In the current climate, with job losses and redundancies, its not surprising that there is a lot of strong candidates looking for new roles.
Most people have a C.V and if they don't you only have to google it and your faced with hundreds of templates, ideas or even people you can pay to write your C.V for you.
It is a simple task, and it’s important not to make it overly complicated so we've put together our top 5 tips on how you can write a great C.V that will get you noticed for the right reasons.
- Keep it short & sweet
Your CV shouldn't be more than a couple of pages if you've kept it to vital information. If its spilling over to more, question whether all the information you've included is relevant - does an employer need to know you did a paper round or won a baking competition. While hobbies and small jobs are part of your history - they are the bits you can afford to lose if your word count is too high.
You can also mention any extra relevant points in your cover letter and if you get to an interview stage, that's the time to flesh out your experience. Your CV is simply a snapshot of you and your career.
- Make it easy on the eye
Your CV needs to be an effortless read. Keep it uncluttered with clear sections and titles, using bullet points to break up long paragraphs. Bite-sized chunks are much easier to navigate than a long piece of narrative. Whilst it needs to be eye-catching, it’s also not the place to experiment with funky typefaces and colours. Simple fonts such as Arial in black are most legible and translate well for most electronic devices and programmes that your C.V might be read on.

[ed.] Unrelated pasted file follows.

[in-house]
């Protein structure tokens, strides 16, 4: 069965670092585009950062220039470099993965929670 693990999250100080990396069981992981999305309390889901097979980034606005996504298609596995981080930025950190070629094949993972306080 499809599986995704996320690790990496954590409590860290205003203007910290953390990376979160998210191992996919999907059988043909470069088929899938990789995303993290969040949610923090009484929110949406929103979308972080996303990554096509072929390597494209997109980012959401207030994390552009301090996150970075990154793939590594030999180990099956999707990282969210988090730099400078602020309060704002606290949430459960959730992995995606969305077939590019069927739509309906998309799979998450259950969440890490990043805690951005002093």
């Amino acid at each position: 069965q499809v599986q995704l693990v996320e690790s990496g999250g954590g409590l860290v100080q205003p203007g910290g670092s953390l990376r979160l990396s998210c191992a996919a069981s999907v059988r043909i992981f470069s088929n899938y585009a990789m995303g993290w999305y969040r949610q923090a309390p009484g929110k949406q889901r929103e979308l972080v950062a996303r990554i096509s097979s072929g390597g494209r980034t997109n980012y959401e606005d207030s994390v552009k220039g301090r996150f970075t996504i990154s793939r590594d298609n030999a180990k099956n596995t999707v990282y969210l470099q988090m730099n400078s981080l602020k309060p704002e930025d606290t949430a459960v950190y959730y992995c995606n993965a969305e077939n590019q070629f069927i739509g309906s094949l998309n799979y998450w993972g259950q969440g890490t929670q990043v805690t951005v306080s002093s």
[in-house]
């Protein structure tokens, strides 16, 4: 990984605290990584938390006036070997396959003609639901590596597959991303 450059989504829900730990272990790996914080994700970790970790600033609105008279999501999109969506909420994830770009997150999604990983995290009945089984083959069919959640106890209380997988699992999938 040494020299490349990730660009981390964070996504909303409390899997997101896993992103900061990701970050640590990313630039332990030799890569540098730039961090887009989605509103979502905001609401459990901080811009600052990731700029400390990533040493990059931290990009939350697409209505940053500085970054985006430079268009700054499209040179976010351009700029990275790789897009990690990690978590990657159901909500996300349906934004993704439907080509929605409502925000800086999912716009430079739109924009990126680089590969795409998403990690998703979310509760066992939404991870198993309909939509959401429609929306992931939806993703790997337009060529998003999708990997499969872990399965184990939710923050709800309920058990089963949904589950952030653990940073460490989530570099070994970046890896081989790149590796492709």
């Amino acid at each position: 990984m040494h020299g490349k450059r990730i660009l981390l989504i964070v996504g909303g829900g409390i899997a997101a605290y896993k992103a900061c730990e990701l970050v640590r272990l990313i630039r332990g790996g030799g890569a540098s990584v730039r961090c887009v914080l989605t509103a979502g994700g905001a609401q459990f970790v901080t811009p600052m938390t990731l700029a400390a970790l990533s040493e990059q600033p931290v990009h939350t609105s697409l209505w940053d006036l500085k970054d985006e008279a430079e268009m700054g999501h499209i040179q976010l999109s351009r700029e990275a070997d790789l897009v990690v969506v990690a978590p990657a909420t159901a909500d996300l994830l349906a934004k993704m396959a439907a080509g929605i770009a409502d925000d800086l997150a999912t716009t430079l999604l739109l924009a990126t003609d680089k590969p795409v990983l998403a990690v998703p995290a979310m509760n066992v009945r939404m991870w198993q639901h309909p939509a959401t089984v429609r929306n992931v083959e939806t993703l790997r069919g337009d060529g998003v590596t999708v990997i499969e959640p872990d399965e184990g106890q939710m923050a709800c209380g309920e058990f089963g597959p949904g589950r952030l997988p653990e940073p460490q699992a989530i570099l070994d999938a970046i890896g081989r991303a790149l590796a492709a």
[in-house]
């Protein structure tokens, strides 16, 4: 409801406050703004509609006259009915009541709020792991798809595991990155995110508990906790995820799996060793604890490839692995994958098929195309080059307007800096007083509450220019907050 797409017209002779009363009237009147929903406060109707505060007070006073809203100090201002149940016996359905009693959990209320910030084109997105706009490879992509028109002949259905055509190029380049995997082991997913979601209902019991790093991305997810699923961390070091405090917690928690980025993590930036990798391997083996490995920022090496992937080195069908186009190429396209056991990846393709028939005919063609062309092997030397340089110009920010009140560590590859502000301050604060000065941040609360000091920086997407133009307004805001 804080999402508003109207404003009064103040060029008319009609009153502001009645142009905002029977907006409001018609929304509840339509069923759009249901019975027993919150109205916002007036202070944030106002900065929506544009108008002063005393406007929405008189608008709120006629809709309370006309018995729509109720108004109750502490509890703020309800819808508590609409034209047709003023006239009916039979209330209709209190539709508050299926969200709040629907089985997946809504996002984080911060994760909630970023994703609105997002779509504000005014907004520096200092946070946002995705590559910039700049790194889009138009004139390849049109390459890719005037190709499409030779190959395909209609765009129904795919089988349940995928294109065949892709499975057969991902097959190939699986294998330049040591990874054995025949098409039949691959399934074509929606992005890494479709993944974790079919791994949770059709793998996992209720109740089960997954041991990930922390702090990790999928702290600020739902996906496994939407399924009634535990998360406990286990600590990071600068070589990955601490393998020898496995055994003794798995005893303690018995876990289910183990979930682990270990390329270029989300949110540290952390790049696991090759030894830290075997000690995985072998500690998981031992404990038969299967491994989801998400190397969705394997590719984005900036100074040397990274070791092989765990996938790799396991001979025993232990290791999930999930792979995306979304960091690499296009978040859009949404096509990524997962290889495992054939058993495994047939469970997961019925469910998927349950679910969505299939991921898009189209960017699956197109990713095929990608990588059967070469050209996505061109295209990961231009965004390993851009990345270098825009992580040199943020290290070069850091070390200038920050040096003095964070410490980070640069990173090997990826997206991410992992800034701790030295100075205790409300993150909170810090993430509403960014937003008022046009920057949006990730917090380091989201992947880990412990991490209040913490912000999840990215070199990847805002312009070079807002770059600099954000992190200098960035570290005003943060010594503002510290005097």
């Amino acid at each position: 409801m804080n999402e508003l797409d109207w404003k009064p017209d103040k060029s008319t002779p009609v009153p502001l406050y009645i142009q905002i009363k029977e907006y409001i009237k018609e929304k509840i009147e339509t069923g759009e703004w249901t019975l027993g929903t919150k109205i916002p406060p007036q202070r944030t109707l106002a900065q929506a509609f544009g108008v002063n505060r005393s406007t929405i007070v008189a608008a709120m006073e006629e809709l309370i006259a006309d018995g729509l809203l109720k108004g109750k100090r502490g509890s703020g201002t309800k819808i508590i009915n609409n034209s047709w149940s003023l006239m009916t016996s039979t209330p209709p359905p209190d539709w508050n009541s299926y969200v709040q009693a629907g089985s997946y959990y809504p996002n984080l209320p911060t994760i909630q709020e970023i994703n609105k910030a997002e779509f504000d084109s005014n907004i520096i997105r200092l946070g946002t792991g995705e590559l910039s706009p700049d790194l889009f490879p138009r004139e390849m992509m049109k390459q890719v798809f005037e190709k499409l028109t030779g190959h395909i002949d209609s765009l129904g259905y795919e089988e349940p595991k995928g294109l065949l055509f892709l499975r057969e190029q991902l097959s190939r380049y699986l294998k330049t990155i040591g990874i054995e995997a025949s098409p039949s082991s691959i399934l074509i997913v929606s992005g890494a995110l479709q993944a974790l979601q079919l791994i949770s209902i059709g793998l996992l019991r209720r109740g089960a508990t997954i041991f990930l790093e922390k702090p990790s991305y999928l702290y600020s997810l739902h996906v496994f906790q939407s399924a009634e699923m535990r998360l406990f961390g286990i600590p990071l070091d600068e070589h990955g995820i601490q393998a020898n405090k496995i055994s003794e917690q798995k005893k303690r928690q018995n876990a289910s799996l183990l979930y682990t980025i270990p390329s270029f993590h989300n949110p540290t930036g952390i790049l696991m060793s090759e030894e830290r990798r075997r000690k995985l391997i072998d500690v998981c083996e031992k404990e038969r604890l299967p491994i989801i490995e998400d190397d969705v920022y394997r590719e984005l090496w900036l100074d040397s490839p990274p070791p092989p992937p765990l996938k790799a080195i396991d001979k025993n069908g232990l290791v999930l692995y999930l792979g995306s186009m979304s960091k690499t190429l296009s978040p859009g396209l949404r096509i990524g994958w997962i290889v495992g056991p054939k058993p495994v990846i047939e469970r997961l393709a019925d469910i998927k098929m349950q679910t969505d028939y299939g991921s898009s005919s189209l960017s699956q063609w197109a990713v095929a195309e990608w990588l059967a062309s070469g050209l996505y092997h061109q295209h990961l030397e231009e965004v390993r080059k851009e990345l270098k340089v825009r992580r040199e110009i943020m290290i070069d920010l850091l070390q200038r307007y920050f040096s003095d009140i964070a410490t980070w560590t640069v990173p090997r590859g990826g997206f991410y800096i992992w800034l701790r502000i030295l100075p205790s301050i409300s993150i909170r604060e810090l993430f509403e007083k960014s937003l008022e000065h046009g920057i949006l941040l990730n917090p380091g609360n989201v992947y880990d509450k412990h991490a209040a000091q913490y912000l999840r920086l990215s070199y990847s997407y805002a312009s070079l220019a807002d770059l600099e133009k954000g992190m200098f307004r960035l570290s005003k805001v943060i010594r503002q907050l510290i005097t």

- Triple check for spelling mistakes
Us recruiters are inundated with CVs, especially in the current climate, and spelling mistakes are a quick way to ascertain who might not have paid attention and put the right effort into how they present themselves. Even small grammatical errors suggest you have poor attention to detail and could put you out of the running - make sure they're banished from your CV.
It’s worth asking friends and family to review your CV - a fresh pair of eyes will be more effective at spotting the mistakes you've become blind to having worked on it for a while.
- Focus on results
Potential employers want to know the impact of your actions, not just a list of tasks on your CV. Highlight your specific involvement in activities and how you made a difference - don't be shy about emphasising areas you excelled in. Statistics and results are incredibly powerful and give a real sense of the impact you made. Or even include any positive outcomes if you can talk about specific results.
- Include LinkedIn
Put a link to your LinkedIn profile on your CV. Employers can then see your recommendations, your group activity and any content you've created or shared. Or even people you are connected with - you might find you have people in common which can be helpful on both sides of the recruitment process. Just make sure your online profile is up to date and in line with your CV - most recruiters will look you up on LinkedIn anyway so it’s always useful to keep your profile current.
Aside from these basic rules, be honest and as straight talking as possible, and remember that your C.V is vital to get you through to an interview stage, after that there will be plenty of opportunity to let your personality shine through.